All of these photos were done with a specific camera and film combination. Why is that?
The camera that I used for these shots is an old Polaroid 195 Land camera. It was made sorta in the ’70s, and the quality of the lenses is just amazing. It’s my favorite camera, and I’ve constantly gone back to it as a format that I work with on a regular basis. The 665 Polaroid film, they don’t make it anymore. They discontinued it, so now anybody who has this type of Polaroid, it’s like having little slices of gold, because what used to be a pack for 15 or 20 bucks in the store, people can get a hundred dollars for it. It’s that precious right now, and no one can find it. People who had the foresight to buy boxes and boxes are winning. I still have a handful, but I only pull it out now on special occasions, because it is so difficult to come by.
Why do you like the camera so much?
The quality of that lens is it’s sharp, but it still has this—dare I say “creamy” in a sentence—it’s sort of like a milky quality to it, but it’s still tack-sharp. A lot of the album covers I’ve done over the years have been done with this camera, like DMX’s Flesh of My Flesh, Blood of My Blood; DJ Quik’s Under tha Influence; a lot of the Jay-Z Reasonable Doubt images on the inside of the packaging.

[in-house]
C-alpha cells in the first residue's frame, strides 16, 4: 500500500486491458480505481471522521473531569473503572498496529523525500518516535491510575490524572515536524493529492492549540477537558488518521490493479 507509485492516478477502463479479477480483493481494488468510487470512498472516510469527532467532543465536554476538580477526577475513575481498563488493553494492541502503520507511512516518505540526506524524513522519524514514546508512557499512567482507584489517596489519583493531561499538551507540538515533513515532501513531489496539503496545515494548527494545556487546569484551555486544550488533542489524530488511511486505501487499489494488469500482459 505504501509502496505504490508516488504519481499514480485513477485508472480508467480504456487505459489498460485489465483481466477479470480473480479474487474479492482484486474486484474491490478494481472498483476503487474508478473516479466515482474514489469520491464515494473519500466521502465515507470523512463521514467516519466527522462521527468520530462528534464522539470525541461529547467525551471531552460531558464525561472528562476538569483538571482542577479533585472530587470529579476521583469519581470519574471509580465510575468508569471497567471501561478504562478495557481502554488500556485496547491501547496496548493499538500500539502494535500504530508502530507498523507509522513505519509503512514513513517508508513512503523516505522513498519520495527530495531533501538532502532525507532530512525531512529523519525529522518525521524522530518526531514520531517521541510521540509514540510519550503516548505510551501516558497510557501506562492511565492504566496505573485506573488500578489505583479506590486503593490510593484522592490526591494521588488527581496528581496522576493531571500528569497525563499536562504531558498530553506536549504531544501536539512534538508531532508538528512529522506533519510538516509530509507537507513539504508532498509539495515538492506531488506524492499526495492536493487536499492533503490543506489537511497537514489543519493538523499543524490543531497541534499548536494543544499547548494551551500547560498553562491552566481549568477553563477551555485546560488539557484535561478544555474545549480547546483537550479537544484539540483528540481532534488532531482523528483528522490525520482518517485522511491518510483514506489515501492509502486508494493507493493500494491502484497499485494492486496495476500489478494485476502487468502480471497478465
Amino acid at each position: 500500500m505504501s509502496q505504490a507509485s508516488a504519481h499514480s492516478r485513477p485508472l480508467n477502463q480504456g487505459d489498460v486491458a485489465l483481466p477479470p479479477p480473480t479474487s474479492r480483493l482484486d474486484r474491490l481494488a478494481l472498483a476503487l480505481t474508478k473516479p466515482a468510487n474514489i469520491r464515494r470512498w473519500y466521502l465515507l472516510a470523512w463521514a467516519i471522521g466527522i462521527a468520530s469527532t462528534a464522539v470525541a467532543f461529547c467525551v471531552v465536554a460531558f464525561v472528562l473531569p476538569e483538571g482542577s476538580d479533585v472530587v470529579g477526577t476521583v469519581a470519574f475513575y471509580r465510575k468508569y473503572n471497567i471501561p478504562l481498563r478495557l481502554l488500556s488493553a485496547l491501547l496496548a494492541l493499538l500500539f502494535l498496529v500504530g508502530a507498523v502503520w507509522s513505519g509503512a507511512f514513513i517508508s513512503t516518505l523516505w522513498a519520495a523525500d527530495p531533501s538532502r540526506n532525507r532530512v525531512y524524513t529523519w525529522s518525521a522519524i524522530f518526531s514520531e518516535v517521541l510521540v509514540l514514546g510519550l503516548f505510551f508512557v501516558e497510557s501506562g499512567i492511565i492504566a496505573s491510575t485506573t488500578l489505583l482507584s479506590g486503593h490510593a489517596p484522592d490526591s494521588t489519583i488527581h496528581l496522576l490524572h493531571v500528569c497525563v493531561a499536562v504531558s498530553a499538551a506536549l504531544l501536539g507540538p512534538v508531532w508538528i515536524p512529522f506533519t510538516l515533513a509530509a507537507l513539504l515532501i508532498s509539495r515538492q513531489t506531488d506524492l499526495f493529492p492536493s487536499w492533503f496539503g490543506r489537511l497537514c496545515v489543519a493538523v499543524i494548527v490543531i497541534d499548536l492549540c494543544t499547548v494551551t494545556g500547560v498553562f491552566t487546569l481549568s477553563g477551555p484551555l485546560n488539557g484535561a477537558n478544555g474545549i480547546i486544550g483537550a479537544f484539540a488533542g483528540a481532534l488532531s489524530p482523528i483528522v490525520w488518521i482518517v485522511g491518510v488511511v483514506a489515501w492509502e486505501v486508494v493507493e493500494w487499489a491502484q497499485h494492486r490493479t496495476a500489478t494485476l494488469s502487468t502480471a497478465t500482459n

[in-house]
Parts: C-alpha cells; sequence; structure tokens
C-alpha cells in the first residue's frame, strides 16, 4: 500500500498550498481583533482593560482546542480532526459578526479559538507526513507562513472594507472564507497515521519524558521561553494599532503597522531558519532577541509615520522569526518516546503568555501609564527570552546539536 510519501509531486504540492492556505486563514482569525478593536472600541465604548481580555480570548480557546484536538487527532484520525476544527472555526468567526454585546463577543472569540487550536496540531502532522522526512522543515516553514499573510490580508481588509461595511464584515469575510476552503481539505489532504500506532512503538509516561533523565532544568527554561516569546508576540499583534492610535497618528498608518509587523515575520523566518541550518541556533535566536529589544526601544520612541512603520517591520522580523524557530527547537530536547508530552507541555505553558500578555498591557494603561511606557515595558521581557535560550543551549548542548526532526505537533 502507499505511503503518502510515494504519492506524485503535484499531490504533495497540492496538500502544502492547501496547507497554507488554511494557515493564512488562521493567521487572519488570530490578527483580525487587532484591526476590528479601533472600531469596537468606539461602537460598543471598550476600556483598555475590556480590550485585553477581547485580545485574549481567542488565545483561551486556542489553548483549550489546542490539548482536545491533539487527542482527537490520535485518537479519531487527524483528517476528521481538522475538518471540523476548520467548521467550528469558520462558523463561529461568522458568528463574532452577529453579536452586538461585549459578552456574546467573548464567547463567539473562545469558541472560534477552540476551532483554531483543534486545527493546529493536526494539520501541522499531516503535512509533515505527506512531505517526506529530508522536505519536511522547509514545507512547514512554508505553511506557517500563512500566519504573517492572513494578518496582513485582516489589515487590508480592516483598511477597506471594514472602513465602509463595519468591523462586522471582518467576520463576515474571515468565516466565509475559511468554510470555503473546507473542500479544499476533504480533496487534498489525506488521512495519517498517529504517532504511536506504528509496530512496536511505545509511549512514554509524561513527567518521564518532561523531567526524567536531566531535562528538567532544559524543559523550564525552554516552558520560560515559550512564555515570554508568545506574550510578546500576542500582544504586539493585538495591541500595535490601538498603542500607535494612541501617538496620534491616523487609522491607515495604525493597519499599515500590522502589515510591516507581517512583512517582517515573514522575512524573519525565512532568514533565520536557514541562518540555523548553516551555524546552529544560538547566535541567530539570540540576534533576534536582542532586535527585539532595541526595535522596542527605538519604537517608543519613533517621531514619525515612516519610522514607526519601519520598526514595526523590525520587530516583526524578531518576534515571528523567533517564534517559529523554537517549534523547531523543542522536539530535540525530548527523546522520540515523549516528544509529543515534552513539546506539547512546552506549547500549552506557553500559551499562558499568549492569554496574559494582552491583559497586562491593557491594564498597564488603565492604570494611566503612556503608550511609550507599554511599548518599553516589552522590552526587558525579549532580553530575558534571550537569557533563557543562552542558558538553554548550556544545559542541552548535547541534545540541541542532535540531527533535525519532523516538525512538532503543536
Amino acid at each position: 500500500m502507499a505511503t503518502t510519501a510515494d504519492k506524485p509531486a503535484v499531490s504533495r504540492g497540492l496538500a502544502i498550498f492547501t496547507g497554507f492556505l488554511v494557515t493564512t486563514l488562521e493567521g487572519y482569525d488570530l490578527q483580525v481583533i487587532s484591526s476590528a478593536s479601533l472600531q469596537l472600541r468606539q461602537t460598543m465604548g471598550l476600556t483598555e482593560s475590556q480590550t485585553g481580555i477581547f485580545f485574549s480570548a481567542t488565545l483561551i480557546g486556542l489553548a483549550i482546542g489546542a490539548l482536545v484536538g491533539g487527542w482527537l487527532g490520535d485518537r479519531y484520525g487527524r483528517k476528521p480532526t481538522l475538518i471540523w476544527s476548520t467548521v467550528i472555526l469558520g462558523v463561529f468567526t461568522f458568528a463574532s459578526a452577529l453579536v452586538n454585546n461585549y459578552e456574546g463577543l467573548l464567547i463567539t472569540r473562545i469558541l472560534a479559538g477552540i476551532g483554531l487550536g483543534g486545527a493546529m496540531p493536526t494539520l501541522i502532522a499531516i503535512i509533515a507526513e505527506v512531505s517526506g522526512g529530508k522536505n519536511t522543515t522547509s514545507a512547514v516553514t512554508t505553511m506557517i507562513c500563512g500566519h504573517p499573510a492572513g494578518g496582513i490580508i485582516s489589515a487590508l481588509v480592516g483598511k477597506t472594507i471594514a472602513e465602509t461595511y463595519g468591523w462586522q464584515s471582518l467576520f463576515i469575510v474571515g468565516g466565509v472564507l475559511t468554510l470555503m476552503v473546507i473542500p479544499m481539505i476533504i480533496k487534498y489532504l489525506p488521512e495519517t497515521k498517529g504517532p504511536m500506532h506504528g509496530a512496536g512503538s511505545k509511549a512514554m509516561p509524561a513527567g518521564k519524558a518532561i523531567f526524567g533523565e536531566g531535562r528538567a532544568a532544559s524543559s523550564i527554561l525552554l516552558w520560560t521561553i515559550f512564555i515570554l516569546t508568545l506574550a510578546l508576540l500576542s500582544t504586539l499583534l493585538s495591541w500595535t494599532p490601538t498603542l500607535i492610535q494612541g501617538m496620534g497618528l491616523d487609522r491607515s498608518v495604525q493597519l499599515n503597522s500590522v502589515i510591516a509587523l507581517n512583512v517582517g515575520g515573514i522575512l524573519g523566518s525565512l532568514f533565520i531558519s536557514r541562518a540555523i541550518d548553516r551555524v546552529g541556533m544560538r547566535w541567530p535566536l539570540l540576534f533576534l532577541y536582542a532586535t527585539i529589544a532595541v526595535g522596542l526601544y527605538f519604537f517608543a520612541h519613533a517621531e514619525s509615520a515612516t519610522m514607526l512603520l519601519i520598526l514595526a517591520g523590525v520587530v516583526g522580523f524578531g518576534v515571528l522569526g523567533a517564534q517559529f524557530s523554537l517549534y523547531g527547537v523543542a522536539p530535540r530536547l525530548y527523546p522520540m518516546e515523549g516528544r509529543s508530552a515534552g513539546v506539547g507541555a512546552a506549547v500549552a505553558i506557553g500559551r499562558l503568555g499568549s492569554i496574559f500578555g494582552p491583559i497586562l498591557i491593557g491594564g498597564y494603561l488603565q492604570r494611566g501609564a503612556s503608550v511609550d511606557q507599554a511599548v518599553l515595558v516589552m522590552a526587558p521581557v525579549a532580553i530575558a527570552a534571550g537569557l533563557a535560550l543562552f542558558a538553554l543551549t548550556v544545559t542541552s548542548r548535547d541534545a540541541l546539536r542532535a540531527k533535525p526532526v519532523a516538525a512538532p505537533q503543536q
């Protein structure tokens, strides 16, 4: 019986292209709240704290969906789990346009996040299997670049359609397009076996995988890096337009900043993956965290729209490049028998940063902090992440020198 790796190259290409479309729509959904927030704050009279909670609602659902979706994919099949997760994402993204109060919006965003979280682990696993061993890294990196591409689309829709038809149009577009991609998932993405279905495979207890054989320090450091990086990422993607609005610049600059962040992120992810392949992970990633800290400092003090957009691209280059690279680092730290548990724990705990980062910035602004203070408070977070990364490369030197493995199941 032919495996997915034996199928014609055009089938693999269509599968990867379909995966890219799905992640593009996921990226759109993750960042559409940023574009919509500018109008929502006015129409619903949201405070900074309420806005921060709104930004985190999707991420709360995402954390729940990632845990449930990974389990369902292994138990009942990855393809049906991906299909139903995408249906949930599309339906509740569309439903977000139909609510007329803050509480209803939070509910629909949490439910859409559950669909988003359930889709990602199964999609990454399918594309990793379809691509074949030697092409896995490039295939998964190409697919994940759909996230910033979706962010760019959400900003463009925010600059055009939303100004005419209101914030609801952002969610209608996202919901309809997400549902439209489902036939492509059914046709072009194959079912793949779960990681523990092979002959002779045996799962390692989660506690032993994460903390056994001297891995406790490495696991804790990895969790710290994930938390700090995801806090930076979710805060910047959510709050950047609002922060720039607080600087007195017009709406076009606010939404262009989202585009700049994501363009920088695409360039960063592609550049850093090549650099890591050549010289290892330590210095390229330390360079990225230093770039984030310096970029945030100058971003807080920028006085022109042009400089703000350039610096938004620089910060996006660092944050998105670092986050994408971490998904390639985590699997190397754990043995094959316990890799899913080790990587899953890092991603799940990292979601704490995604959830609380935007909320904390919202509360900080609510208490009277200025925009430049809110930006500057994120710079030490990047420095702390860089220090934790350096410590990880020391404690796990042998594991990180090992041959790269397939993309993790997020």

What’s so special about the film?
It’s sort of like what digital cameras are now: that I know I have the shot, because I can see it in the camera. If we were whipping through it, we could see and hold the shot, and I could say, “Look, I can print this negative.” One of the bonuses of the 665 Polaroid is that it comes with the negative, and the negative is what prints with the rough border all around the edges. I focus on people’s foundations, and oftentimes it’s been Brooklyn to the streets of Kingston to Compton, and that grittier quality of the border with the elegance of that lens is a huge complement to my aesthetic and the nature of what I’m shooting. I think a lot of people, once they saw it, have followed suit over the years, but it’s just something that I instantly took on and wanted to be kind of a signature look.
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